The yoga instructor of the construction site, the Todd Oldham of the absent, Gedi Sibony has a new solo exhibition currently on show at the reasonably classy and delightfully gay Galerie Neu in Berlin. For Sibony, this new show is a bonafide hat trick, a triple shot at early retirement, rounding out a year with not one but two other solo exhibitions, one at Galleria Zero in Milan and the other at NY's stanchion of Pat Hearn worship, Greene Naftali. Galerie Neu--with its fey, xanaxed romanticism guiding it's artist program (interrupted at points by a handful of neo-90s conceptualists)--is stepping out into slightly new turf by showing New York formalist Sibony. There are at least a dozen other profoundly juvenile internet scribblings out there fettered with outrage over Sibony's heavily mannered and over-considered sculptural casualness (The sad truth is that no one sees how stoner-y it all is...). What exactly incites this rage? For some, his elegant refuse barely coalesces into art, bringing to mind the most sophomoric "what is art" debates (Let's hope he never gets a federal grant). For most I imagine it is just a matter of envy of his somewhat prominent place in the NY art world, his privileged education (Brown undergrad, Columbia MFA and Skowhegan thrown in as well) and his autonomy as a contemporary artist. This autonomy is certainly the most insulting to many as it ensures that his work is able to defy common expectations between labor and value, the cliche-ist of all cliches dating back to Ruskin v. Whistler, where an unaltered swath of carpet sells for upwards of 40 grand, depending on its size.
While swaths of carpet don't necessarily offend me, I'd like to put all of this beef aside and focus on what the most unsettling question I find in Sibony's work: what ideology (political and otherwise) is enacted through his new age-y/autistic application of postminimal-cum-converted loft phenomenology onto standard construction supplies--the physical remnants of the current housing crisis?
While a press release (see Greene Naftali's description of his work) or any number of reviews will invoke a range of postminimalist artists from Richard Serra to Richard Tuttle to Lawrence Weiner (see his titles) to even Robert Smithson to historicize his sculptural inclinations, rendering him relevant to collectors confused by the work's questionable existence. One problem in this potential history is that many of these post-war artists were able to rework modernist formalism through certain semiotic and phenomonological macguffins, opening up the work to an allegorical political engagement. While this is most explicit in Smithson's work and its subsequent scholarship, Serra's works from the 60s through Tilted Arc inadvertantly exhibit a similar "allegorical impulse" in their threatening formal qualities of physical largesse and latent tension. These two qualities readily enact a series of relations with the viewer comparable to the affect of the Cold War psychology and the emergent political presence of the military-industrial complex on the same viewing subject. Sibony's approach may inadvertantly touch upon such an interpretation; the work's frailty seems to invert Serra's threat to the viewer as one is always on guard to not to topple an invisible plexiglass construction, potentially reminding one of the newfound sensitivity to invisible laws enacted in the wake of 9-11 (more on this later...). Yet such interpretations are quickly subsumed in part by Sibony's nauseatingly gentrified-Brooklyn-clever titles ("It's Origins' Justify It's Oranges" from his Greene Naftali show), but more by the preemptive strike of the show's press release, a thing that Sibony warns I stay away from before feeling the orchestration of his work. Yet that is the exact problem that I find in Sibony's work: the necessity for the viewer to "feel his orchestration."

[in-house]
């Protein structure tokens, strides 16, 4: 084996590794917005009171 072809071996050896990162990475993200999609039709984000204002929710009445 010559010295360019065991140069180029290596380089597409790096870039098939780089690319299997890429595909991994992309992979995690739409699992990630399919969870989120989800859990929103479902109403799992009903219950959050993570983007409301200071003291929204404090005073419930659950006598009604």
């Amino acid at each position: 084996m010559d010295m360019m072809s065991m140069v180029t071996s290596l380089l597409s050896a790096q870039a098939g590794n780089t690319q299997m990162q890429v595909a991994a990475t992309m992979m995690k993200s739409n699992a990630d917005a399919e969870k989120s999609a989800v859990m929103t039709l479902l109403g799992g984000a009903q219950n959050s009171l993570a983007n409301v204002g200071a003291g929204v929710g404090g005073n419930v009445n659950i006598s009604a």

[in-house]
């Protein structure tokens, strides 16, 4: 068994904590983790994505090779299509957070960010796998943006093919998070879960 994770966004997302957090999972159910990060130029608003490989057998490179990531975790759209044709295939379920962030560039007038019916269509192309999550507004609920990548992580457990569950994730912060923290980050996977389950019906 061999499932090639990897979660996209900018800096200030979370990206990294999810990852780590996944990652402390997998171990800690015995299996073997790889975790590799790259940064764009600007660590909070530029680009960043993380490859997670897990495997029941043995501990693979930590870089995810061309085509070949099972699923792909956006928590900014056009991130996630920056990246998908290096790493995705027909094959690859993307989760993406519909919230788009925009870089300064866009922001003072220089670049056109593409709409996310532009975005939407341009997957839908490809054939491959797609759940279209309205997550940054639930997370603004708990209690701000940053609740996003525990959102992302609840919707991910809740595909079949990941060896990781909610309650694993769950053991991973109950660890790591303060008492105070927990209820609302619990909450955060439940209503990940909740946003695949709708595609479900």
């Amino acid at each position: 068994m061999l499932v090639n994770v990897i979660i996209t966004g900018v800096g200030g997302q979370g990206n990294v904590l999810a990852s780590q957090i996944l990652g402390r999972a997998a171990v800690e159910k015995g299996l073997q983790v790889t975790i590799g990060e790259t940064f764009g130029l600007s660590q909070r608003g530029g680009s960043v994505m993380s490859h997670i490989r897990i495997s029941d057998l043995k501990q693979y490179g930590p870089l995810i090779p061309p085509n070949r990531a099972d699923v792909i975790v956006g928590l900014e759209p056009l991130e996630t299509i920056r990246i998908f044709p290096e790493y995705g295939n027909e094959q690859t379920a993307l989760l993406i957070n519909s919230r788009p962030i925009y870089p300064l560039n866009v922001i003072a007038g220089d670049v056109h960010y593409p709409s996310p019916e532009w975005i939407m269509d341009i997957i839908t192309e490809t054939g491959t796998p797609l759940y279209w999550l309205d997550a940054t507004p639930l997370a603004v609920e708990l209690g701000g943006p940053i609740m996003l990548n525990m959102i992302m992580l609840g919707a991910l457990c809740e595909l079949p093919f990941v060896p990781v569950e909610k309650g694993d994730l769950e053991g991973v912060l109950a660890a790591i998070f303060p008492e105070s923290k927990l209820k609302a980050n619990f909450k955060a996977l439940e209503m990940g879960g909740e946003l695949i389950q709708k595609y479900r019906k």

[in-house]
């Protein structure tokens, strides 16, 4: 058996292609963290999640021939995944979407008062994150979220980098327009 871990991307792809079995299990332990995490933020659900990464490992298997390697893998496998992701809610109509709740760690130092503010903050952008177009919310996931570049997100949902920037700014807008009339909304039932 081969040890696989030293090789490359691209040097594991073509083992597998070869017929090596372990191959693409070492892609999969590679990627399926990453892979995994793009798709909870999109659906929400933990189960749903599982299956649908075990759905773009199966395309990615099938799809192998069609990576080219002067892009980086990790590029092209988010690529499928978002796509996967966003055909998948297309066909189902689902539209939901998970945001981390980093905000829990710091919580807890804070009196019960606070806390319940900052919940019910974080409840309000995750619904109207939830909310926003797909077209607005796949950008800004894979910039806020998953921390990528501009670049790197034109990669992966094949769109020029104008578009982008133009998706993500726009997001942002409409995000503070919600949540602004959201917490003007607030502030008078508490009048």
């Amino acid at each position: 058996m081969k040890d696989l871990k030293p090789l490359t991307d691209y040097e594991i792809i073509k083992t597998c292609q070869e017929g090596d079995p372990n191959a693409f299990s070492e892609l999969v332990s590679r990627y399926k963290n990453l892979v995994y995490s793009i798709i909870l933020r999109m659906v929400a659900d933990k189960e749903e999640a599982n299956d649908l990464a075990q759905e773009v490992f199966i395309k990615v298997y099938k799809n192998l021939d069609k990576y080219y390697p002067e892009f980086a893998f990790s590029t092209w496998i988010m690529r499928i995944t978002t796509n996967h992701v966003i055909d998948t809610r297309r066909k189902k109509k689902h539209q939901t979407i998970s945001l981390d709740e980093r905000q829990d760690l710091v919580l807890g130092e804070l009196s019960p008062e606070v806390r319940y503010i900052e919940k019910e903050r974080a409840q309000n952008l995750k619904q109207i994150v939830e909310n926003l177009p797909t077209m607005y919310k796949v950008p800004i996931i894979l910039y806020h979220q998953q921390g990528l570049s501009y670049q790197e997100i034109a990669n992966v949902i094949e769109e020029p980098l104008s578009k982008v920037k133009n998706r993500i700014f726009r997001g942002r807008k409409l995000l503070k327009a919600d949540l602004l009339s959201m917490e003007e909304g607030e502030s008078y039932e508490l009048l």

This request of Sibony's is close to asking the viewer to assume qualities not dissimilar from those consigned to the social diagnosis of the "autistic"; deliberately reducing the viewer's role to a quasi-cognitive, non-circuituous state, leaving them to fixate on certain, prearranged sensations in a grey zone beneath effective language and perceptual sensation. While characteristics that are deemed "autistic" can be an affective ideological tool to undo received information and ideas (see Christopher Knowles poetry), in Sibony's case, autistic engagement is deployed as a consoling and controlling aesthetic strategy, a fetishistic method of reconciling the possibility of the abject to leap out of the work/garbage and spill all over the viewer. And this psychologically unifying aspect of Sibony's work is one of the more troubling in today's social and political context. The aesthetic recontextualizing of the lumpen into a commodity has been the same motivating factor for the unchecked gentrification of Sibony's shabby chic Brooklyn.
As is the case with the repressed, Sibony's request/demand to "feel his orchestration..." is just plain insulting to the autonomy of the viewer. Beyond the "autistic" aesthetic gloss active in the work, is the closed power relation between author and subject that Sibony desires, thus bringing the viewer closer to a Terry Schiavo-esque state: just a body into which things go. This reduction of one's subjectivity to a series of biological functions that are "orchestrated" by an unseen institutional apparatus is an easy fit (or even my mention of Terry Schiavo) for anyone who's a fan of political philosophy buzzwords: biopower and biopolitics. While it is peversely to Sibony's credit that he is capable of generating the context and conditions for such an idea to emerge (even though such conditions are present in any decisive act--be it an expression reconstituting/challenging such a power relation or a recasting of institutional domination in novel language, i.e. Sibony), it is not within his intentions to productively unwork his inscribing authorship and effectively challenge the status of the viewer's body as a vehicle for institutional power, no semblance of parrhesia/civil disobedience in the daintiness of his signature materials. Even the interpretation of his work as "green," given the status of his materials and gestures, such an idea in this authoritarian context is as radical as the capitalist spirit that coin the term. Instead through Sibony's orchestration, the viewer must remain fixated on the aesthetic festishization/conciliation of their own politically compromised and exploited condition, surrounded by the abandons of Fannie Mae and Freddie Mac, Halliburton's war and the psycho-political political vacuum that is life during terrorism.
NEXT POST: OSCAR TUAZON @ MACCARONE
Tuazon might like the same things as Sibony, he just likes them better...
I suppose it would be great to announce my intentions with this blog, but instead I will let the forthcoming entries speak those intentions for me. But as a simple matter of clarification, this will be a blog hosting, mostly, writing on contemporary art going on in NYC and elsewhere. Here's to looking on the upside!
- ► 2009 (48)